CORVALLIS, Ore. - Nevada has succeeded on the road in recent years because of its ability to play defense and win the rebounding battle.
The Wolf Pack did both in impressive fashion, outrebounding Oregon State by a whopping 54-24 margin and holding the Beavers to a paltry 29 percent from the field in an impressive 75-47 win before a crowd of 5,014 Wednesday night at Gill Coliseum.
Nevada, 2-0, held Hawai'i to 47 points in a 55-47 win on March 3, 2005 at Lawlor Events Center. Oregon State, which was 18 for 62, was held to 47 points by UCLA in last season's Pac-10 Tournament.
"We defended well," Nevada coach Mark Fox said. "We thought that the key to win would be the defense and rebounding because we aren't where we need to be offensively."
"I don't know that I would call it the best defense since I came here, but we played good defense tonight," point guard Ramon Sessions said. "We were more intense the second half defensively, and that helped us get the lead."
Nevada did an especially nice job against the Beavers' Marcel Jones (1-for-12) and Sasa Cuic (0-for-7), who went a combined 1-for-19 and scored just three points. Credit goes to Marcelus Kemp, Denis Ikovlev, David Ellis, JaVale McGee and Nick Fazekas .
"The length of their big men bothered us, especially Sasa," OSU coach Jay John said. "He never made the adjustment and he forced some shots. Marcel had some good looks early that didn't go in the basket.
"This one is on the older guys, outside of Kyle (Jeffers). I've said all along that the front-line guys are going to have to play well for us to do well."
The one negative that Fox saw was the 12-turnover first half. He said the decision making wasn't to his liking. And, he couldn't have been overjoyed that his team couldn't seem to get the ball inside to Fazekas.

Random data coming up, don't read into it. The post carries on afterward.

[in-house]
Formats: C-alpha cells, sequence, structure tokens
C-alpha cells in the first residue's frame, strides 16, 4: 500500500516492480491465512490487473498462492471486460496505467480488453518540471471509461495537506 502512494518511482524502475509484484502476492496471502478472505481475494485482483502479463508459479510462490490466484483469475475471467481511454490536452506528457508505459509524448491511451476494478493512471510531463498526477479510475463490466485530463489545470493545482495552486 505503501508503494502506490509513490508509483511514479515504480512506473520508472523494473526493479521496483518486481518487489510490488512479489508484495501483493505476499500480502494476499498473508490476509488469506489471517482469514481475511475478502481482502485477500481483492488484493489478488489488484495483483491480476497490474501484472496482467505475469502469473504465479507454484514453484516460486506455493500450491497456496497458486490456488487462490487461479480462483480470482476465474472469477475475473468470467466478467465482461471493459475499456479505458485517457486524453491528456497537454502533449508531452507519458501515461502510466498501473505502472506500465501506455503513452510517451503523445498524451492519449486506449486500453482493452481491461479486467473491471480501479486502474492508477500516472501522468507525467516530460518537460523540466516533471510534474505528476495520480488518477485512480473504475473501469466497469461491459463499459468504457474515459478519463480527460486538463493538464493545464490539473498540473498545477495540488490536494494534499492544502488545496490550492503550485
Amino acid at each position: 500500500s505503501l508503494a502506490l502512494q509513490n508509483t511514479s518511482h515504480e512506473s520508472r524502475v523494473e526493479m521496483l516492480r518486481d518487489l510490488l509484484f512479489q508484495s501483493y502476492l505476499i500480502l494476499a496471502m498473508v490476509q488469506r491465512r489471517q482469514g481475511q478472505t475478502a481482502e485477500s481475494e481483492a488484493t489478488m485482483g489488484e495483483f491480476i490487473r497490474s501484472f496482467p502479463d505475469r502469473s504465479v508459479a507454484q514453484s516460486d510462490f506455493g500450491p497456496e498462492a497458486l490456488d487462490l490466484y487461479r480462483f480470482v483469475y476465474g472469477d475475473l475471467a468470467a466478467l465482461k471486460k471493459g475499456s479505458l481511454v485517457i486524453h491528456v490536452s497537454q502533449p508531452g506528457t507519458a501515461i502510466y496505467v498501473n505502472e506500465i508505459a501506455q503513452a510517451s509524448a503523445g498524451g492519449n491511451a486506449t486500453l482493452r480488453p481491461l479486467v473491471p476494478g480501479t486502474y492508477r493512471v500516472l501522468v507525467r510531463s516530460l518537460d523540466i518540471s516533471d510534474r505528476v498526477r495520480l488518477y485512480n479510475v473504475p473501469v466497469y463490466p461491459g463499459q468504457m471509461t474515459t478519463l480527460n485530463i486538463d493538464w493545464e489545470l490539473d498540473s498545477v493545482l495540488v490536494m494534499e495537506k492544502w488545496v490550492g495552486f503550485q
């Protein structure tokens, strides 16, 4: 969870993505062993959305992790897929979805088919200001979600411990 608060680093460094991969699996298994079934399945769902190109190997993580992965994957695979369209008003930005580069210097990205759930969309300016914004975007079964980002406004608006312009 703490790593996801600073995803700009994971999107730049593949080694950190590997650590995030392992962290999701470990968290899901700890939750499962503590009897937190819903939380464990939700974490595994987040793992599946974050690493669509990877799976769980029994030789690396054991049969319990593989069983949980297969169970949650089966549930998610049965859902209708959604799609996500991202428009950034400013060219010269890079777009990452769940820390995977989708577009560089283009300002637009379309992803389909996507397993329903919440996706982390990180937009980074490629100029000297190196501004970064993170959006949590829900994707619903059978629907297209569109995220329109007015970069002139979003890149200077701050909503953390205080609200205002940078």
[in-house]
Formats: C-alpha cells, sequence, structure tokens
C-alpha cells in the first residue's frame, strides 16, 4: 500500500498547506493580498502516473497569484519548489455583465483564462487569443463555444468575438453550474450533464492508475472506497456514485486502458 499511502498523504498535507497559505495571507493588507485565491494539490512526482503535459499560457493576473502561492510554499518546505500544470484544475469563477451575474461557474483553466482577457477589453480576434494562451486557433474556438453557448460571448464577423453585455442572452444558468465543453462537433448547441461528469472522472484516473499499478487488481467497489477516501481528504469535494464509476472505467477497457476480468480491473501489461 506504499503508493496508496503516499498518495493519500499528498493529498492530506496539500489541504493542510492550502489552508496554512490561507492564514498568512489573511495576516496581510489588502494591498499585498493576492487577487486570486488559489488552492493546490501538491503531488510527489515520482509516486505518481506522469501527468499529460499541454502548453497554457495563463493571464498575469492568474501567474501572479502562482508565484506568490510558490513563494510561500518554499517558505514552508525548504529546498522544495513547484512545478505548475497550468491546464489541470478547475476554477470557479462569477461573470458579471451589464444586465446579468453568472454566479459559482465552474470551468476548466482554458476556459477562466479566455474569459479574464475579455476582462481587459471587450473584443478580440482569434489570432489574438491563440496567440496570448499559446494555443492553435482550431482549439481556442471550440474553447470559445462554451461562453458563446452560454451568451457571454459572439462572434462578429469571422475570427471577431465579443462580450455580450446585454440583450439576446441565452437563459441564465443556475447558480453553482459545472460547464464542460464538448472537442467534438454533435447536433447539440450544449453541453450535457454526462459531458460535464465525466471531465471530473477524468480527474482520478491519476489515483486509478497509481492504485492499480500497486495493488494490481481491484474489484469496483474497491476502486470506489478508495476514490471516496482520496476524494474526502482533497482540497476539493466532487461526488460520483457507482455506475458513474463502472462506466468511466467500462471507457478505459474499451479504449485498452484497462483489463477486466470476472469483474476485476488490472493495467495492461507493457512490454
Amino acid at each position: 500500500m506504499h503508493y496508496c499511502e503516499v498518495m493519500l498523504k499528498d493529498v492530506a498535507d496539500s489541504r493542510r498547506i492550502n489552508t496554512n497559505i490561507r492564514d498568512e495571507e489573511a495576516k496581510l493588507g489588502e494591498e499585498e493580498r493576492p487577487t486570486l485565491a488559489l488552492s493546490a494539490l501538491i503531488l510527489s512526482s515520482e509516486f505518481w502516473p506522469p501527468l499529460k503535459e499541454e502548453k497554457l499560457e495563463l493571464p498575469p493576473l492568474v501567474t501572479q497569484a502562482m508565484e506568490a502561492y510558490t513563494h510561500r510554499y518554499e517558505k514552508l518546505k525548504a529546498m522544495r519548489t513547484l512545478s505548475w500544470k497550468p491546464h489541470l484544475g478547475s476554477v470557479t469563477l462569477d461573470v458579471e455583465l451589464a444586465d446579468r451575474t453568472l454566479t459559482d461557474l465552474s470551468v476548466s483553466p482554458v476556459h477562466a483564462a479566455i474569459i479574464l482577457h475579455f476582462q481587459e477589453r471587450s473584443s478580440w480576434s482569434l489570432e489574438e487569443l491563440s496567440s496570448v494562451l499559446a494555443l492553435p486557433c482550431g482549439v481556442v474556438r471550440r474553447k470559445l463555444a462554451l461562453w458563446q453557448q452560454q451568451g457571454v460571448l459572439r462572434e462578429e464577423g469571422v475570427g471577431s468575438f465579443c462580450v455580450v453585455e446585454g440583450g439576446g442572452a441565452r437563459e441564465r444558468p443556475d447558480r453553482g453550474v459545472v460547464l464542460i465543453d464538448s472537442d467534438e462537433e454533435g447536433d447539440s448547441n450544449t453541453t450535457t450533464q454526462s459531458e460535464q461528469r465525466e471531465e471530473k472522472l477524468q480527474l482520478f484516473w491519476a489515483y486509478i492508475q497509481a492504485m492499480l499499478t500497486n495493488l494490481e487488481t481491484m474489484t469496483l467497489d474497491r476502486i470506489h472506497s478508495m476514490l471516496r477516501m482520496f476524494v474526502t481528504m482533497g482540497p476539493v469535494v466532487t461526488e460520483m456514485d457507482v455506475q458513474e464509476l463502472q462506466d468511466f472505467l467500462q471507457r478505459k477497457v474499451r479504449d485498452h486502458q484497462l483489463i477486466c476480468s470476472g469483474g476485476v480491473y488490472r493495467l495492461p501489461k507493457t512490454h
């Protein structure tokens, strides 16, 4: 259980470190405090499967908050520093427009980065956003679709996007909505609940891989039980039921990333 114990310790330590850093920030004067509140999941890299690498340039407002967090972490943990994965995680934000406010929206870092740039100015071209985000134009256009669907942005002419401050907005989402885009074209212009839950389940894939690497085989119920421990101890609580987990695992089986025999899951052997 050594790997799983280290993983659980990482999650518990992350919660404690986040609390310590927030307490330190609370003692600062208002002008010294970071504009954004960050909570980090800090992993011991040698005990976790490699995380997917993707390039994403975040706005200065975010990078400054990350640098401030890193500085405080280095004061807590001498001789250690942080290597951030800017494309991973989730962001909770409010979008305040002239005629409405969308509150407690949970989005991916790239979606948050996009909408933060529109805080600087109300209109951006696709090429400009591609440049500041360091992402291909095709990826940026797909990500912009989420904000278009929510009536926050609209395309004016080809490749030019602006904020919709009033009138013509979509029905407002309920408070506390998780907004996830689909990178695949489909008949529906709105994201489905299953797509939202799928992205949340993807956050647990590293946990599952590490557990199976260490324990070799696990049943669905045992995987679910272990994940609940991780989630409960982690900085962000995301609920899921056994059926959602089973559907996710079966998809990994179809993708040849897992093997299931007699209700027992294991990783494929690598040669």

"It took us a little while to adjust to playing at a high level," Fox said. "We certainly had to adjust to playing at a high level here, and it took a few minutes to shake the rust off. Nick is going to go into every game with the other team trying to stop him."
The 6-foot-11 All-American forced up one shot early, and he went scoreless until converting a three-point play with 11:26 left in the half to tie the game at 14.
That basket seemed to wake up the Pack, who finished the first half with a 16-9 run and a 30-23 lead. Fazekas scored all 13 of his first-half points in the final 11-plus minutes. Fazekas finished with 19 points and a career-tying 18 rebounds.
"Their defense didn't hold me back," Fazekas said. "I just couldn't get the ball in a comfortable spot. I think it definitely had more to do with our offense.
"Last year I would get frustrated, and coach Fox could see that. I know coach Fox is going to get me the ball."
The patience of Nevada impressed John.
"They have four seniors and a three-year starter at point guard (Ramon Sessions)," the OSU coach said. "They demonstrated that they are very poised and run their stuff. They know what they are doing and methodically whipped us. He (Fazekas) let the game come to him and didn't force things."
Oregon State kept the deficit at seven for the first five-plus minutes of the second half, but baskets by Sessions, Fazekas and Kemp extended the lead to 44-31 with 12:59 remaining.
Nevada built the lead to 20, 61-41, but the Beavers weren't going quietly, as Angelo Tsagarakis (11 points) hit two driving layups and a 3-pointer to make it 61-47 with 5:20 left.
Nevada left no doubt, running off 15 straight to end the game, and Kemp, who knocked down 9 for 13 in the second half, played a big role in the barrage. He hit two 3-pointers and a putback in the span. He scored both from the inside on driving layups and the outside as his 5-for-6 from beyond the arc would suggest.
"My shot was falling in the second half, and my confidence got high," Kemp said. "It seemed like they were trying to pressure me (on the perimeter) so I tried to go to the basket."
Fox said that four games in six days might have done in the Beavers, who allowed 45 second-half points.
"That's hard," Fox said. "The last part of the game they looked a little bit fatigued."
John said the team's lack of success on offense caused the defensive problems.
"We just started feeling sorry for ourselves," he said. "The ball wasn't going in the basket, and we didn't defend quite as hard. They didn't do anything different in the last 10 minutes that they did the first 30, but that's when things got away from us."